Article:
lone pine
« All Posts by this Blogger
My Arabic homework

At Dartmouth, all students are required to learn a second language. There are two alternative ways to meet this requirement though. One of them: coming from a country where English is not the primary language. The other: taking a placement test with a specific department to prove fluency in a language you already speak. For reasons I can't even explain, I did both. And, still, two out of my three classes this term are language ones.

In case you don't know me, I'm Antônio and—as you can read on my bio—I'm a prospective Linguistics major. Not only am I passionate about how languages work and their effects on our cognitive and social development, I am also crazy about the process of learning a language. Before getting to campus, I got an email alerting me that I was waived from Dartmouth's language requirement because—for coming from Brazil, a Portuguese-speaking country—I had already proven my bilingualism.

However, when I got here, I had the incredible opportunity to attend the Spanish and Portuguese Department open house. It all happened during the course selection period, and I fell in love with all the Hispanic Studies program had to offer. 

Now I know I could not have made a better decision taking SPAN 20 this fall. It opened the doors for me to minor in Spanish—which I'm not even sure I want to, but it makes me happy having the option! And, if I do decide to dig deeper into the department, I will only need one more course to qualify for their Foreign Study Abroad (FSP) program. This means that, if you return to this blog during my sophomore fall, you might see a photo dump of me living my best life in Madrid :)

Besides Spanish, I also decided to learn Arabic this term. Different from my other language class, this one I'm learning from scratch. I did know a couple words of the Levantine dialect since my grandmother was Lebanese, but nothing that would place me out of the introductory class. And, to be honest, I am loving it!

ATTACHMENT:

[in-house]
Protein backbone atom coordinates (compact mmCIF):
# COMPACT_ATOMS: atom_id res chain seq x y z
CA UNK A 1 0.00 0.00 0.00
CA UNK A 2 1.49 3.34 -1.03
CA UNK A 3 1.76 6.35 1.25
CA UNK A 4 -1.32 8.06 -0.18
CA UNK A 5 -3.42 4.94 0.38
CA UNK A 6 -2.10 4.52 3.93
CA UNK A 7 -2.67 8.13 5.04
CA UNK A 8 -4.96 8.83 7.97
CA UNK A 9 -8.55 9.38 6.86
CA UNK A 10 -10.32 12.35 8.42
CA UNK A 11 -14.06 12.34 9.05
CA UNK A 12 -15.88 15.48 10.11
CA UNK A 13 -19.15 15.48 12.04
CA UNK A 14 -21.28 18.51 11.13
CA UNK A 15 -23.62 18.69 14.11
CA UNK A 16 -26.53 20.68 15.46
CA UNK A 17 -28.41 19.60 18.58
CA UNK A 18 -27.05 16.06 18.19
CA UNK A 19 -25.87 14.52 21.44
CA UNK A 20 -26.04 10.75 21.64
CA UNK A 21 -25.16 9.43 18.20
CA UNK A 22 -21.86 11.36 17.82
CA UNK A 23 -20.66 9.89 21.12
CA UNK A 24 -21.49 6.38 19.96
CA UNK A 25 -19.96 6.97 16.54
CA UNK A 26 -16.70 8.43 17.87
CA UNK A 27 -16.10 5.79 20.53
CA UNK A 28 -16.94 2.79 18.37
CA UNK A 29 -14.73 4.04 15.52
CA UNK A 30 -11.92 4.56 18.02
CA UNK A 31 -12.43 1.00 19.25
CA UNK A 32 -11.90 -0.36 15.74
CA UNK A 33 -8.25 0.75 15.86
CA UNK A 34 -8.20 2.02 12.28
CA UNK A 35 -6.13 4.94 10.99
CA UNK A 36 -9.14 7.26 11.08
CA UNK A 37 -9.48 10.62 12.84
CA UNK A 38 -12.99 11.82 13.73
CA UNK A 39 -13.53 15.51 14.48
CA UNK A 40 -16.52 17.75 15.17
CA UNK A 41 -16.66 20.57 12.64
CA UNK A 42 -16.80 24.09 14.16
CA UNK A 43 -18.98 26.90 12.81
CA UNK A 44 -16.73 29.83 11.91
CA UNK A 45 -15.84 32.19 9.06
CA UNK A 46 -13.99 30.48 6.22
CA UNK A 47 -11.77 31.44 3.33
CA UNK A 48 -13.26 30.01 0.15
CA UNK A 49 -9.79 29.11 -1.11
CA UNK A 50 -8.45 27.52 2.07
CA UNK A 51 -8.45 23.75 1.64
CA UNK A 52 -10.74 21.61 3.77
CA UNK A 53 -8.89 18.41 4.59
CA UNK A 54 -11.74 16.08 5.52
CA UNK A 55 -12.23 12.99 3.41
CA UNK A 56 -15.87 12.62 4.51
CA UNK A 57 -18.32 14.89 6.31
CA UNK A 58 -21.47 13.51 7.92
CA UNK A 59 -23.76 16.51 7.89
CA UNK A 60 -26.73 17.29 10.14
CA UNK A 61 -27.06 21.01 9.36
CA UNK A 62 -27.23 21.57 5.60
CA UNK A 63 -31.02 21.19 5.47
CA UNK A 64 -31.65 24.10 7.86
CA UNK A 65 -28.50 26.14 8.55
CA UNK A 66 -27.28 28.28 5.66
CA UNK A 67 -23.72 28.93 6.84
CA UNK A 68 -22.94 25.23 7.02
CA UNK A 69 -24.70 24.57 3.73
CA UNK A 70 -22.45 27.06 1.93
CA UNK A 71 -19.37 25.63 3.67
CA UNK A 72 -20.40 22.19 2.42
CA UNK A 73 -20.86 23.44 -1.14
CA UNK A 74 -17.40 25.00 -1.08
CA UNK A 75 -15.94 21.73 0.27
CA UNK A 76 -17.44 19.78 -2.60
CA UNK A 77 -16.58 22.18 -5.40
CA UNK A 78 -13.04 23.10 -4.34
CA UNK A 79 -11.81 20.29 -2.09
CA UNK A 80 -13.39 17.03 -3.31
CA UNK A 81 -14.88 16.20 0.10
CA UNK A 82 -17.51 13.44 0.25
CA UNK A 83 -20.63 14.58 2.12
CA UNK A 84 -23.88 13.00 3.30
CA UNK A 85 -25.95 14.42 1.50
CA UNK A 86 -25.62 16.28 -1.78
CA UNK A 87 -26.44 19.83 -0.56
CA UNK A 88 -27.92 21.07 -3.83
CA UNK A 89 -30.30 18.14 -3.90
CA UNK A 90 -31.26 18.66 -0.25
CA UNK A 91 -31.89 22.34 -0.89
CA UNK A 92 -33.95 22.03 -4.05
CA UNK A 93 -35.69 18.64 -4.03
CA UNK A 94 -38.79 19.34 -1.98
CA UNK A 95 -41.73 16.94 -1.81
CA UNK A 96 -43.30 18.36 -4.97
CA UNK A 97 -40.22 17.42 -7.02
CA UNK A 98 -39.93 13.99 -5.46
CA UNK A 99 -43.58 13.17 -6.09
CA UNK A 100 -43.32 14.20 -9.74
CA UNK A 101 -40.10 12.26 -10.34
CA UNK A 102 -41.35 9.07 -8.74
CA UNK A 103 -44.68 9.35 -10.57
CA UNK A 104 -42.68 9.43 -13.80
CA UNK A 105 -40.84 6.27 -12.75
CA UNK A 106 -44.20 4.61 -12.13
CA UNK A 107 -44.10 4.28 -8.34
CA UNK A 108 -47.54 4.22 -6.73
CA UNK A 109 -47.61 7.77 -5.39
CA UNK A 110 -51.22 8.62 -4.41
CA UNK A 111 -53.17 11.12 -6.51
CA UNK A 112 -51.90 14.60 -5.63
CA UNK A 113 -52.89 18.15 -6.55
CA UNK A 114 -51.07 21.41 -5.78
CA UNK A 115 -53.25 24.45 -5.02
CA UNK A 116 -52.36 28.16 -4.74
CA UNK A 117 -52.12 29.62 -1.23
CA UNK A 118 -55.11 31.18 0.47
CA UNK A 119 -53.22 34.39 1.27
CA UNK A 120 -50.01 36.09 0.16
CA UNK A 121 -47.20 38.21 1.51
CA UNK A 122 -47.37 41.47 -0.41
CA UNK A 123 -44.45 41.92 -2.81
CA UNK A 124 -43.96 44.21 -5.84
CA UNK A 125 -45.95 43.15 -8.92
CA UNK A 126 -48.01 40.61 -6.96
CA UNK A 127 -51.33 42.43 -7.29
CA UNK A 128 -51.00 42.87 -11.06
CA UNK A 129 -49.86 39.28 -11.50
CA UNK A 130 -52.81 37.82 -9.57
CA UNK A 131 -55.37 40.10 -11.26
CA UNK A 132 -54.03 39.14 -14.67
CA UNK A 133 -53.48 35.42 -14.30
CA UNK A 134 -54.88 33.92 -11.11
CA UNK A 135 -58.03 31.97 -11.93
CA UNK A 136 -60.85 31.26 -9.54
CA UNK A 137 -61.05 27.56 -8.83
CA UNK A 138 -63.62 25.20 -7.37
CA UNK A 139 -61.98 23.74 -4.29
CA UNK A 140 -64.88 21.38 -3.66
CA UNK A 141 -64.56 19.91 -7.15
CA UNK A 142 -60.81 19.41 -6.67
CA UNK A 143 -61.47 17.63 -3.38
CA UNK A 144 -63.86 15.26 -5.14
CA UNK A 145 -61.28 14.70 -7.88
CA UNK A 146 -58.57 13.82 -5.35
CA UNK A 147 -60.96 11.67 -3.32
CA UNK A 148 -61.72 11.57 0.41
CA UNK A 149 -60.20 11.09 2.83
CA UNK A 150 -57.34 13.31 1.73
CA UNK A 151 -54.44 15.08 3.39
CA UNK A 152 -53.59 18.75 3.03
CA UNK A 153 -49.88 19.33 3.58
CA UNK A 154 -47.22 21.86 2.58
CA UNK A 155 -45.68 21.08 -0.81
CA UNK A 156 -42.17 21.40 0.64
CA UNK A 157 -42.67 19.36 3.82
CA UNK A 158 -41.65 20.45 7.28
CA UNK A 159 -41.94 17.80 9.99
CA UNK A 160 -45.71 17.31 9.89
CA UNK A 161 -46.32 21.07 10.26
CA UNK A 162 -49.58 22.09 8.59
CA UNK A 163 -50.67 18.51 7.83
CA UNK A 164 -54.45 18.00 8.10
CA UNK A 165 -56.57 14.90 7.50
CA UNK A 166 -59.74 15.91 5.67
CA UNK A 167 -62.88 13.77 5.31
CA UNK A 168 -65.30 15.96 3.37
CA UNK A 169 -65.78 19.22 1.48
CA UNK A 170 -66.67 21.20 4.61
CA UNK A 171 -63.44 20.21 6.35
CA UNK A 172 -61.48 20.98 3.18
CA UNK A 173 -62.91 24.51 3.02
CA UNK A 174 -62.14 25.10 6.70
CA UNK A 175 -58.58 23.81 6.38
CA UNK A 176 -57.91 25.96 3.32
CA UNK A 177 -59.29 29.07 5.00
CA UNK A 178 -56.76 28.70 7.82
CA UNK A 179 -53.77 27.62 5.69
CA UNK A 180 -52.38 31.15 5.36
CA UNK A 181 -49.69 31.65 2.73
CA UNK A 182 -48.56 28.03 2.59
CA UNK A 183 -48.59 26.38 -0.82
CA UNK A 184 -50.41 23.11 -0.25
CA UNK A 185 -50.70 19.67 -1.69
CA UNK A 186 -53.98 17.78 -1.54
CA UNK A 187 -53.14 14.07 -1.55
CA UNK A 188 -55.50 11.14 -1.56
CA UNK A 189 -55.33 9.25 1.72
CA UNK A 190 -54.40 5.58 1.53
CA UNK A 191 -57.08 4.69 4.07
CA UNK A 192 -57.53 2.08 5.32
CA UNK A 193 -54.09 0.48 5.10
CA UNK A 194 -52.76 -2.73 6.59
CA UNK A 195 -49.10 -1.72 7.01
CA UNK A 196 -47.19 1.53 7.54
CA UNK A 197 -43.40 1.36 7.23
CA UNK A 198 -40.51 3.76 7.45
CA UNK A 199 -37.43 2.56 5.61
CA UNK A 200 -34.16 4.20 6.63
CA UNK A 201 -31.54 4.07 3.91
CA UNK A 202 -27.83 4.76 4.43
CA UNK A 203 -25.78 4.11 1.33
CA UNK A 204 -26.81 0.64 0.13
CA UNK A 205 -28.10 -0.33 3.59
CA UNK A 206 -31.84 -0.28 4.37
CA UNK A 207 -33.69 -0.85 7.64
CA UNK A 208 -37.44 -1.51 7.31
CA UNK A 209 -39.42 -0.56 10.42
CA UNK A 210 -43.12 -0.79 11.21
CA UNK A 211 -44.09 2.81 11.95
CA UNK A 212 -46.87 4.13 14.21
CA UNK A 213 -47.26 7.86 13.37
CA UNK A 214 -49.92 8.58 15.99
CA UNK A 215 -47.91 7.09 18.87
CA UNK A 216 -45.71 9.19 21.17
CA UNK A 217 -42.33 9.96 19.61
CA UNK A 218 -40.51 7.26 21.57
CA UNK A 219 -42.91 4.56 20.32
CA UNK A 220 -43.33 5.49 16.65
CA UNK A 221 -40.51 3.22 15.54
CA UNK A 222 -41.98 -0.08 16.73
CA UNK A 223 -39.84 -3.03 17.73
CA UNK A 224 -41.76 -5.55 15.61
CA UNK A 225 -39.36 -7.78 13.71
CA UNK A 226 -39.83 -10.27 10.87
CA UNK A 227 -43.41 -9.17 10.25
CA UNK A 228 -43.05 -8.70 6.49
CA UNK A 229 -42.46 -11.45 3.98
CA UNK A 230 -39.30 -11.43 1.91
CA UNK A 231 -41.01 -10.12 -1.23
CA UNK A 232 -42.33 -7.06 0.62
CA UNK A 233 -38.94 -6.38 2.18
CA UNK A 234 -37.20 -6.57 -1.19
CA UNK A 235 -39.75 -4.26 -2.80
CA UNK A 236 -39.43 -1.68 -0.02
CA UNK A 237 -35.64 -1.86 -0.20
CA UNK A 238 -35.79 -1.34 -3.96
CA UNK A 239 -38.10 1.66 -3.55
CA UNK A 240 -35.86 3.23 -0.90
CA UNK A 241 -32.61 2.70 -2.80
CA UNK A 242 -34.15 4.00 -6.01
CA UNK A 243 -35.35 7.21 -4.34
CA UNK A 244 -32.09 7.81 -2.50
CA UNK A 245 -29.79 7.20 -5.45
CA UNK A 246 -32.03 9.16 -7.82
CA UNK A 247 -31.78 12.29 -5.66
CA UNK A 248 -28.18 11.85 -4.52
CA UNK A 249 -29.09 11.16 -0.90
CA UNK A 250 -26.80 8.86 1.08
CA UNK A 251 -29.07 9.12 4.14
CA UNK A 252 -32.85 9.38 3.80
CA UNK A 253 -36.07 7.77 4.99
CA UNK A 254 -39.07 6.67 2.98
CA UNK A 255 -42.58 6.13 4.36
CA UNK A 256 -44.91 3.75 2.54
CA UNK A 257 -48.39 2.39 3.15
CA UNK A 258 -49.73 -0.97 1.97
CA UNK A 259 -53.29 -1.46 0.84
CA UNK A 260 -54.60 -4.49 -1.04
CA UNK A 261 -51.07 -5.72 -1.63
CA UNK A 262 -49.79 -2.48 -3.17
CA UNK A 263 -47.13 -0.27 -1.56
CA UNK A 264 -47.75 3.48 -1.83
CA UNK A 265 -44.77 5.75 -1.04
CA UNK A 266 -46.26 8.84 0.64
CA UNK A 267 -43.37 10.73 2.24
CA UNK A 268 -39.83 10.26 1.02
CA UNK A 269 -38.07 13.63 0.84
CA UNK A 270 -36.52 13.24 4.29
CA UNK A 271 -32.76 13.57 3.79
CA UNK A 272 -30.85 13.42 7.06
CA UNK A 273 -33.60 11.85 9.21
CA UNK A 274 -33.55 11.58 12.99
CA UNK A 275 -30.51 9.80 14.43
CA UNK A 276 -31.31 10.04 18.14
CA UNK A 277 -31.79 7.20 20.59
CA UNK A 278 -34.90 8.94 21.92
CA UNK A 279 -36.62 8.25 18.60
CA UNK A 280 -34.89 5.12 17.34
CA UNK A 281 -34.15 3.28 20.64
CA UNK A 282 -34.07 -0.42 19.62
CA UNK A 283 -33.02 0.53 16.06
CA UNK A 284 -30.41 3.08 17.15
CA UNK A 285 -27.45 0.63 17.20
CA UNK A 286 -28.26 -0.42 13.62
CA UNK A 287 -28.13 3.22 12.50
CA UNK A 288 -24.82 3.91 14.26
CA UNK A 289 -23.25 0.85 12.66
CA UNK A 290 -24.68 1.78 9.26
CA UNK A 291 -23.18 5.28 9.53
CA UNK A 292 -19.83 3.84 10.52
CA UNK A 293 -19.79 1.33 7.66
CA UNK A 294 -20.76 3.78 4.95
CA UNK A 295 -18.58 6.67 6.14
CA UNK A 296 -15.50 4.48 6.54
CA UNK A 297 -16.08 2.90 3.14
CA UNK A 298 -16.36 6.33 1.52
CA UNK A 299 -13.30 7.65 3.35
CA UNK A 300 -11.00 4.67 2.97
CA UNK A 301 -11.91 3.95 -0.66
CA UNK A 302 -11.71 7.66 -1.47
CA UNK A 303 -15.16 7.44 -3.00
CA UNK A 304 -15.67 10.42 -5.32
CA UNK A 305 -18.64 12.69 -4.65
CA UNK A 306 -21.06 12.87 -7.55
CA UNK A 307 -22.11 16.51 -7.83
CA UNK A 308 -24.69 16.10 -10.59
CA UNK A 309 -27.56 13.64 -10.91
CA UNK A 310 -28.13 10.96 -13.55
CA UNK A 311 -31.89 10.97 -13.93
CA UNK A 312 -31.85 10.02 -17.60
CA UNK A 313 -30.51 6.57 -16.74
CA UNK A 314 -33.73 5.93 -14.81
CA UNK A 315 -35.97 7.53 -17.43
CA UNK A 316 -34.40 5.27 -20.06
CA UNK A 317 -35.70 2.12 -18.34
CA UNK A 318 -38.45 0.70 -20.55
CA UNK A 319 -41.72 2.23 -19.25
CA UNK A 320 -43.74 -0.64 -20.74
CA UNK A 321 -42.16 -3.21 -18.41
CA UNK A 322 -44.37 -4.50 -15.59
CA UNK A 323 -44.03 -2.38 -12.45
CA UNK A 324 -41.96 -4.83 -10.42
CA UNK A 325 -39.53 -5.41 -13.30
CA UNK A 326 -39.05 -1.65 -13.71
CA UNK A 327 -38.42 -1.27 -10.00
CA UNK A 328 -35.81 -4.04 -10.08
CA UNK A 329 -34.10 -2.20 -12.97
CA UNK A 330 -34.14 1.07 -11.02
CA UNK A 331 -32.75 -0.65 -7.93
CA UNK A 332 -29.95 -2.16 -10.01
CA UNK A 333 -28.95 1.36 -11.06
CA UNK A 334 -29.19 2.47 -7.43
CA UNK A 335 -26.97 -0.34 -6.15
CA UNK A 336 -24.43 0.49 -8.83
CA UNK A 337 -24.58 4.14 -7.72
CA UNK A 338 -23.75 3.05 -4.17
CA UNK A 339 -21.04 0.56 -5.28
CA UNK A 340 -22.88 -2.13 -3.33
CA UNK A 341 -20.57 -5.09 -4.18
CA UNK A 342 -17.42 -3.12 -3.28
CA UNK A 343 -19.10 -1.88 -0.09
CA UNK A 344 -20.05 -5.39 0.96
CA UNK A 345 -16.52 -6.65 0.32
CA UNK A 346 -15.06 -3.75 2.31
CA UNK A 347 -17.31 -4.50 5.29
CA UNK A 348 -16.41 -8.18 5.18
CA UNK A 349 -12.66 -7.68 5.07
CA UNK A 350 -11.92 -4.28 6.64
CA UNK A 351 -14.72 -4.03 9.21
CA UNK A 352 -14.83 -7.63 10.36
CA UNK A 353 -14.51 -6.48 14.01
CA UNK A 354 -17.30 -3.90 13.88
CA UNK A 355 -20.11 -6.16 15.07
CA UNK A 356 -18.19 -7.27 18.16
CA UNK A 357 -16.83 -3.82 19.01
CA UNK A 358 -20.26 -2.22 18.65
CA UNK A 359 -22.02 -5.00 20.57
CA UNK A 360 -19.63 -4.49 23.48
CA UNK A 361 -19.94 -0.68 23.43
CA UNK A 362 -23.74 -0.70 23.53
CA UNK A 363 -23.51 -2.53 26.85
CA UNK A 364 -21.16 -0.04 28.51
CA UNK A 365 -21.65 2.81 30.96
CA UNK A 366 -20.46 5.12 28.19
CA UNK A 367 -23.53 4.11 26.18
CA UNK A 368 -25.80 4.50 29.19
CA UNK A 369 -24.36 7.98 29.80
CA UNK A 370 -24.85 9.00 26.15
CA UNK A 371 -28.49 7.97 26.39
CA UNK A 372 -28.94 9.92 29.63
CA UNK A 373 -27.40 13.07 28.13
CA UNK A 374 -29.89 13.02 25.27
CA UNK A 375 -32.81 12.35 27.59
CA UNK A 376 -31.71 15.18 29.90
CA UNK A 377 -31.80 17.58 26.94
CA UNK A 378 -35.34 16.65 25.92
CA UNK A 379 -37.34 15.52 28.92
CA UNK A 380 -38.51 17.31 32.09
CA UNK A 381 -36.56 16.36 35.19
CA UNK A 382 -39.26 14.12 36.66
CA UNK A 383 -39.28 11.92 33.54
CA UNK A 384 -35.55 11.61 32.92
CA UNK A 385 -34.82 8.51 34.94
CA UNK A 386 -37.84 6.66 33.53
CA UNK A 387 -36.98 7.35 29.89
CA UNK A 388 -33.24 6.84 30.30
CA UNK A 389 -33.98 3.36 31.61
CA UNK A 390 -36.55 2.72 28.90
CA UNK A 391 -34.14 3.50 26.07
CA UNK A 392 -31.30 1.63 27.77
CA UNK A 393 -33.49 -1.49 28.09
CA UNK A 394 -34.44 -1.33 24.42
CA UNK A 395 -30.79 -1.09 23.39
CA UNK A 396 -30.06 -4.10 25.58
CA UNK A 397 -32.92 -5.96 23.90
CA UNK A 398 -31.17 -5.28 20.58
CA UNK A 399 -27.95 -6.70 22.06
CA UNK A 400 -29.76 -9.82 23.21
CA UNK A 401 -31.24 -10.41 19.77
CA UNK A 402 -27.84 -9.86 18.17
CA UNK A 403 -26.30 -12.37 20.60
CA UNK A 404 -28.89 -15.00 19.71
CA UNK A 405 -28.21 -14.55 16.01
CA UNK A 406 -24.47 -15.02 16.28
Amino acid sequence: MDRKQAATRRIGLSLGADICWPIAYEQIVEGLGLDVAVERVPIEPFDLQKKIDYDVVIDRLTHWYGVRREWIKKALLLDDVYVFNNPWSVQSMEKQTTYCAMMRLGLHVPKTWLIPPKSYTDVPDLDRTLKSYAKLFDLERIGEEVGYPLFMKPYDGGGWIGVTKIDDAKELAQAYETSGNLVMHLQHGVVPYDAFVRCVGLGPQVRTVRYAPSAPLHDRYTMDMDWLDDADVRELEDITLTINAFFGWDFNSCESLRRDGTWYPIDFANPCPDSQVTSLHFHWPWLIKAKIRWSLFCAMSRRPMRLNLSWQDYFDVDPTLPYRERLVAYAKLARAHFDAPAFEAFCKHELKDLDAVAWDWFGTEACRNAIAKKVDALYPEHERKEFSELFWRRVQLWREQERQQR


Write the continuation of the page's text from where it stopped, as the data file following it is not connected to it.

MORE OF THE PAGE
The view from Reed Hall
The view from Reed Hall, where I have my Arabic classes!

Professor Mostafa Ouajjani is very supportive of his students, and my classmates are very curious and energised—which generates a really nice environment in the classroom! It also happens to be my first class of the day (Monday through Friday at 9am!), so it puts me in a good mood for whatever I have next. 

Besides our daily morning meetings, all language students at Dartmouth are required to participate in drill sessions. This is an intrinsic part of the Rassias Method, which was created by a Dartmouth professor back in the day and is widely recognized as a reference on language teaching! During these sessions, we get to practice our vocabulary in conversations led by the instructor, most of the time, a student who speaks the language natively. 

Because of how engaging our classes and drill sessions are, learning languages at Dartmouth is not only very effective, but also very fun!

Posts You Might Like